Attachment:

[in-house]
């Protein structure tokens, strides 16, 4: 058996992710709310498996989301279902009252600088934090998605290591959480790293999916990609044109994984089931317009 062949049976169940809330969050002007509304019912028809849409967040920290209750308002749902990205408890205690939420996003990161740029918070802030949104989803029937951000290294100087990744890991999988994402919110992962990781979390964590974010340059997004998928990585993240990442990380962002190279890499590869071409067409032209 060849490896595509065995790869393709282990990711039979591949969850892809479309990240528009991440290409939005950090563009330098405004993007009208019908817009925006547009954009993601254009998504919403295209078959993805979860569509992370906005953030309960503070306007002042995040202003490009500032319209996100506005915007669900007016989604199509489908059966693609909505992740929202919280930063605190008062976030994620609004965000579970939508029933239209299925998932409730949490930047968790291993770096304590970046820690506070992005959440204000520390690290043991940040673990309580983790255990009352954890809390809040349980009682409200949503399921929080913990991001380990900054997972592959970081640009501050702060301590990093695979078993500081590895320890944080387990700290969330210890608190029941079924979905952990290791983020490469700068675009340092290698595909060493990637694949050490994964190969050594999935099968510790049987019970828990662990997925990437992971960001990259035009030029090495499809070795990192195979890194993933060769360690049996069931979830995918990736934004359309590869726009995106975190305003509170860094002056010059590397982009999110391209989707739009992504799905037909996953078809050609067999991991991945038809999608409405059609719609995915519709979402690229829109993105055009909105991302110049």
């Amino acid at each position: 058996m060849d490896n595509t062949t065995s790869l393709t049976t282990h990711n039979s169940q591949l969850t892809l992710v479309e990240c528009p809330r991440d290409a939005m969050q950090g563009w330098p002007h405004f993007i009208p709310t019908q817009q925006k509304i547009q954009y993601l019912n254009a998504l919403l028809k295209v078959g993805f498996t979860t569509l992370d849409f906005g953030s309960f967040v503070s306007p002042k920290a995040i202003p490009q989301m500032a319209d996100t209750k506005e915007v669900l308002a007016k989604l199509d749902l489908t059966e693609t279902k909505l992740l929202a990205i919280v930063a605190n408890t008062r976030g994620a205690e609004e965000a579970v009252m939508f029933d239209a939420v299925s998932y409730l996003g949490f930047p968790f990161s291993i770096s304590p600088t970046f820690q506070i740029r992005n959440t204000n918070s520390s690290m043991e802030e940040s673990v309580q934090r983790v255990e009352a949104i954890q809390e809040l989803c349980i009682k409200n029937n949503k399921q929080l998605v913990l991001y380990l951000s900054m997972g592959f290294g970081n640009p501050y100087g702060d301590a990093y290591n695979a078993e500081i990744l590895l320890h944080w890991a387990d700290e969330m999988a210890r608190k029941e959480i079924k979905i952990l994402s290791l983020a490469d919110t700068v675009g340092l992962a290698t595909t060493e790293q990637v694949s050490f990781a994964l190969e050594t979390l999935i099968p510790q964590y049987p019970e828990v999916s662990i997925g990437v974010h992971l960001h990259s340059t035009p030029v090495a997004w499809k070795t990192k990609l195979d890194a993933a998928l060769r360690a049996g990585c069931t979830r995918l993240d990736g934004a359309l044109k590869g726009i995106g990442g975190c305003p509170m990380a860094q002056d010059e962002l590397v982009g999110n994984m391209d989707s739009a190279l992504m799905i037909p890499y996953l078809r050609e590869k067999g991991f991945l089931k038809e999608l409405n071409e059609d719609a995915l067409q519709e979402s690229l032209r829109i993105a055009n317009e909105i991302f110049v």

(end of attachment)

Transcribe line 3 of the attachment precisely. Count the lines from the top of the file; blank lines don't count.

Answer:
């Amino acid at each position: 058996m060849d490896n595509t062949t065995s790869l393709t049976t282990h990711n039979s169940q591949l969850t892809l992710v479309e990240c528009p809330r991440d290409a939005m969050q950090g563009w330098p002007h405004f993007i009208p709310t019908q817009q925006k509304i547009q954009y993601l019912n254009a998504l919403l028809k295209v078959g993805f498996t979860t569509l992370d849409f906005g953030s309960f967040v503070s306007p002042k920290a995040i202003p490009q989301m500032a319209d996100t209750k506005e915007v669900l308002a007016k989604l199509d749902l489908t059966e693609t279902k909505l992740l929202a990205i919280v930063a605190n408890t008062r976030g994620a205690e609004e965000a579970v009252m939508f029933d239209a939420v299925s998932y409730l996003g949490f930047p968790f990161s291993i770096s304590p600088t970046f820690q506070i740029r992005n959440t204000n918070s520390s690290m043991e802030e940040s673990v309580q934090r983790v255990e009352a949104i954890q809390e809040l989803c349980i009682k409200n029937n949503k399921q929080l998605v913990l991001y380990l951000s900054m997972g592959f290294g970081n640009p501050y100087g702060d301590a990093y290591n695979a078993e500081i990744l590895l320890h944080w890991a387990d700290e969330m999988a210890r608190k029941e959480i079924k979905i952990l994402s290791l983020a490469d919110t700068v675009g340092l992962a290698t595909t060493e790293q990637v694949s050490f990781a994964l190969e050594t979390l999935i099968p510790q964590y049987p019970e828990v999916s662990i997925g990437v974010h992971l960001h990259s340059t035009p030029v090495a997004w499809k070795t990192k990609l195979d890194a993933a998928l060769r360690a049996g990585c069931t979830r995918l993240d990736g934004a359309l044109k590869g726009i995106g990442g975190c305003p509170m990380a860094q002056d010059e962002l590397v982009g999110n994984m391209d989707s739009a190279l992504m799905i037909p890499y996953l078809r050609e590869k067999g991991f991945l089931k038809e999608l409405n071409e059609d719609a995915l067409q519709e979402s690229l032209r829109i993105a055009n317009e909105i991302f110049v």